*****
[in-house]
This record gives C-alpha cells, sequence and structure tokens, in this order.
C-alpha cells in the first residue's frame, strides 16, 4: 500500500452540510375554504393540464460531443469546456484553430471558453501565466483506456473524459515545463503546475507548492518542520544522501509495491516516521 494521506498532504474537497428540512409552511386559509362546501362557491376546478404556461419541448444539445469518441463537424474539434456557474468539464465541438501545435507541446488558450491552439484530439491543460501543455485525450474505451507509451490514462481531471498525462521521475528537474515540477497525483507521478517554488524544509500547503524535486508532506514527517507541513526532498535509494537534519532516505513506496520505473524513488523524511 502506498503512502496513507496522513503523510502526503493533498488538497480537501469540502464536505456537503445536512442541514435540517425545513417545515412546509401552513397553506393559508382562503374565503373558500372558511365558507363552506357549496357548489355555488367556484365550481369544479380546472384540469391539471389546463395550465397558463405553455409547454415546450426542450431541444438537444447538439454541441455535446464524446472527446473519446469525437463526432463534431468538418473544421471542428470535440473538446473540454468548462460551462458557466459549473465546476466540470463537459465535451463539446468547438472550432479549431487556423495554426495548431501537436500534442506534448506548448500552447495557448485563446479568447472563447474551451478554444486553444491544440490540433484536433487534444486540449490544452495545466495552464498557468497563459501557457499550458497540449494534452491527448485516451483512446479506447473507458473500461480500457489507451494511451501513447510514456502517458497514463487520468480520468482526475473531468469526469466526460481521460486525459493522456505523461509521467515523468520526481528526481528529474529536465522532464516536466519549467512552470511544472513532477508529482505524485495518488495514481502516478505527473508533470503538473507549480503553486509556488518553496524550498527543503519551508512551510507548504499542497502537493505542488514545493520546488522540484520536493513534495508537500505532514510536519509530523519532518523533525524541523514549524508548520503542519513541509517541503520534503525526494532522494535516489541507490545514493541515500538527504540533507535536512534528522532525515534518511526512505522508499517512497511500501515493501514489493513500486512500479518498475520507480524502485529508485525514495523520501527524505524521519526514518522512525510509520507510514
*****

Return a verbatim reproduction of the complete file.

[in-house]
This record gives C-alpha cells, sequence and structure tokens, in this order.
C-alpha cells in the first residue's frame, strides 16, 4: 500500500452540510375554504393540464460531443469546456484553430471558453501565466483506456473524459515545463503546475507548492518542520544522501509495491516516521 494521506498532504474537497428540512409552511386559509362546501362557491376546478404556461419541448444539445469518441463537424474539434456557474468539464465541438501545435507541446488558450491552439484530439491543460501543455485525450474505451507509451490514462481531471498525462521521475528537474515540477497525483507521478517554488524544509500547503524535486508532506514527517507541513526532498535509494537534519532516505513506496520505473524513488523524511 502506498503512502496513507496522513503523510502526503493533498488538497480537501469540502464536505456537503445536512442541514435540517425545513417545515412546509401552513397553506393559508382562503374565503373558500372558511365558507363552506357549496357548489355555488367556484365550481369544479380546472384540469391539471389546463395550465397558463405553455409547454415546450426542450431541444438537444447538439454541441455535446464524446472527446473519446469525437463526432463534431468538418473544421471542428470535440473538446473540454468548462460551462458557466459549473465546476466540470463537459465535451463539446468547438472550432479549431487556423495554426495548431501537436500534442506534448506548448500552447495557448485563446479568447472563447474551451478554444486553444491544440490540433484536433487534444486540449490544452495545466495552464498557468497563459501557457499550458497540449494534452491527448485516451483512446479506447473507458473500461480500457489507451494511451501513447510514456502517458497514463487520468480520468482526475473531468469526469466526460481521460486525459493522456505523461509521467515523468520526481528526481528529474529536465522532464516536466519549467512552470511544472513532477508529482505524485495518488495514481502516478505527473508533470503538473507549480503553486509556488518553496524550498527543503519551508512551510507548504499542497502537493505542488514545493520546488522540484520536493513534495508537500505532514510536519509530523519532518523533525524541523514549524508548520503542519513541509517541503520534503525526494532522494535516489541507490545514493541515500538527504540533507535536512534528522532525515534518511526512505522508499517512497511500501515493501514489493513500486512500479518498475520507480524502485529508485525514495523520501527524505524521519526514518522512525510509520507510514